Just before dawn, as early as 4 am, children, and women of Aku community make haste to the dust-feasted brook to scoop the surface of the water before the base is unsettled by cows. Water is life in every sense of it in Aku. It determined when children go to school and when mothers make the meal. It affected livelihood, caused diseases and one reported death of a woman due to snake bite on the way to the rocky-mud stream.
ActionAid provided the first humanitarian intervention by any aid organisation in the community. This means a lot to Jimoh Alabi, 48 who narrated how the ActionAid attuned the community to a world of possibilities. “We never knew that we could mobilise ourselves to make demands from the government, we thought government was very far away but through the sensitisation by ActionAid our eyes have opened” Alabi affirms confidently.
“When ActionAid came, we made a list of what we were lacking in the community (in teasing out right denial issues); we listed the bad water situation, light (electricity), livelihood support for women, health centre, school and support for our farmers. ActionAid decided to provide a borehole because it was the priority on the list, while using a service modelling approach. After sinking the borehole, they told us that they will build our capacity so that we can be able to advocate for other needs of the community,” he said.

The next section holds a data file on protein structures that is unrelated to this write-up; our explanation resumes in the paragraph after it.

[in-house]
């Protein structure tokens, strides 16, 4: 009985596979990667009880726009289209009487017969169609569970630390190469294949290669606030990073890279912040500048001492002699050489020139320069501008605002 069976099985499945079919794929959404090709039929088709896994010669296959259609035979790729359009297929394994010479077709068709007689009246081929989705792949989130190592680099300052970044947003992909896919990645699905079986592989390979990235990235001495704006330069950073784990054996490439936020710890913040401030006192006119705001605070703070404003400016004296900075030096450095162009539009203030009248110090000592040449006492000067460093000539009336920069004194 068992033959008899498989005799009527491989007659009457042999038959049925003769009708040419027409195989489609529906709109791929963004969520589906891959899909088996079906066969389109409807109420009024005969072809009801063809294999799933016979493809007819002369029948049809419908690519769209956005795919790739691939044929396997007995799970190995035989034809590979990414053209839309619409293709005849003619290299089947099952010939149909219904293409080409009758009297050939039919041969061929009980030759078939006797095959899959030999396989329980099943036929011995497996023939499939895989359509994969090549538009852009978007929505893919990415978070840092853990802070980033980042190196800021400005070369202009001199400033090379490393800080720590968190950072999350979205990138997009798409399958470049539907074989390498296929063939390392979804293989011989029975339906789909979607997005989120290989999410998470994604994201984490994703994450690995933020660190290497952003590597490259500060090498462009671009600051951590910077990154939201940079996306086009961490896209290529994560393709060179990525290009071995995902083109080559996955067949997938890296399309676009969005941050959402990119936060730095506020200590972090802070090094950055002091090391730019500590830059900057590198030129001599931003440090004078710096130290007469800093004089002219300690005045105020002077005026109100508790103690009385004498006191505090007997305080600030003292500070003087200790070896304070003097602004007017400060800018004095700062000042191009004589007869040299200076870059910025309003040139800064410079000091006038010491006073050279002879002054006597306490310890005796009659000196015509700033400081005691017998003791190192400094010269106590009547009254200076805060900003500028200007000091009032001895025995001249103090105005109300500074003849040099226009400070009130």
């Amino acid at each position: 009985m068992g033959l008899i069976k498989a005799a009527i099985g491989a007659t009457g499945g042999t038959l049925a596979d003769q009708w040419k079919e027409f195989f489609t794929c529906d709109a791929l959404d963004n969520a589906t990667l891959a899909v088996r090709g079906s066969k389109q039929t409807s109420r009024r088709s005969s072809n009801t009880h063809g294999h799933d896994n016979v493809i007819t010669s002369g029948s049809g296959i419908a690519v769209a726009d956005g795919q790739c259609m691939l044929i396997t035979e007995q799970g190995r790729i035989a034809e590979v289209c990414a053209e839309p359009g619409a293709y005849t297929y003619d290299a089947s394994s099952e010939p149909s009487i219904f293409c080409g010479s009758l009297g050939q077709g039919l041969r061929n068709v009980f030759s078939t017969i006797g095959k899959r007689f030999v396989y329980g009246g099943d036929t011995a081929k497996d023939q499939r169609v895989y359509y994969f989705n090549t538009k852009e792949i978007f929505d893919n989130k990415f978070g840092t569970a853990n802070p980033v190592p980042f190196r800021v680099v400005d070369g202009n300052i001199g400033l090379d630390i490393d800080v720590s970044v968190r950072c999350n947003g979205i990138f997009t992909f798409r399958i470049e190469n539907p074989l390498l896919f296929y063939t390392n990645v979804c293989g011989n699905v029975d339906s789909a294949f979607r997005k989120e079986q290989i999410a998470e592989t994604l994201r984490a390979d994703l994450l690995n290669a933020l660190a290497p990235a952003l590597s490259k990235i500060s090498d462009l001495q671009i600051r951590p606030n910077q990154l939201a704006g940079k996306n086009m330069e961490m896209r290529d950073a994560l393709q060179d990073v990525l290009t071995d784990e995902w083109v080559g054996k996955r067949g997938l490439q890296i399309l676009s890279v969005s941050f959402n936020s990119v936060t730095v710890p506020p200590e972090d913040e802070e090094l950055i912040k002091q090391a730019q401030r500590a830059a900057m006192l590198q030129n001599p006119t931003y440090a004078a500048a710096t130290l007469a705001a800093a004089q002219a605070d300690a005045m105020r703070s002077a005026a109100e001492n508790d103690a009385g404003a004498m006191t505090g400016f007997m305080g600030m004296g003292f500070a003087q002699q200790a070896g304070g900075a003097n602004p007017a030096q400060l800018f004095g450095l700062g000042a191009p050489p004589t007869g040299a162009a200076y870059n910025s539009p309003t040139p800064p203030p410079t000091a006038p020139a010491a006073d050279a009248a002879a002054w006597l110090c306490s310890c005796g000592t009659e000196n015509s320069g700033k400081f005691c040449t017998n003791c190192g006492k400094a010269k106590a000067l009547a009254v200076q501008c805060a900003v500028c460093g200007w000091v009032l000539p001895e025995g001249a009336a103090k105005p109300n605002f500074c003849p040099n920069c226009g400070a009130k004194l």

Alabi tickles his fingers restlessly as he excitedly nudges to mention the outcomes of the advocacy training: “We were trained on how to mobilise ourselves and write the government. After the training, we decided to practise what we learnt, we went to the Ministry of Water Resources with some of the community people, we told them that we needed water, and we kept going back to make this same demand until they sent some people to our community to assess the need. The government sunk the new motorized borehole. So, we now have one borehole from ActionAid and another one from the government” he enthused.
The community is now empowered to engage the government, began to advocate for replacement of the community’s electricity transformer. It took 4years of relentless advocacy visits to relevant government offices for the transformer to be released. “If not for the knowledge we acquired from ActionAid, we would have given up, we won’t even bother to make any attempt” said Alabi.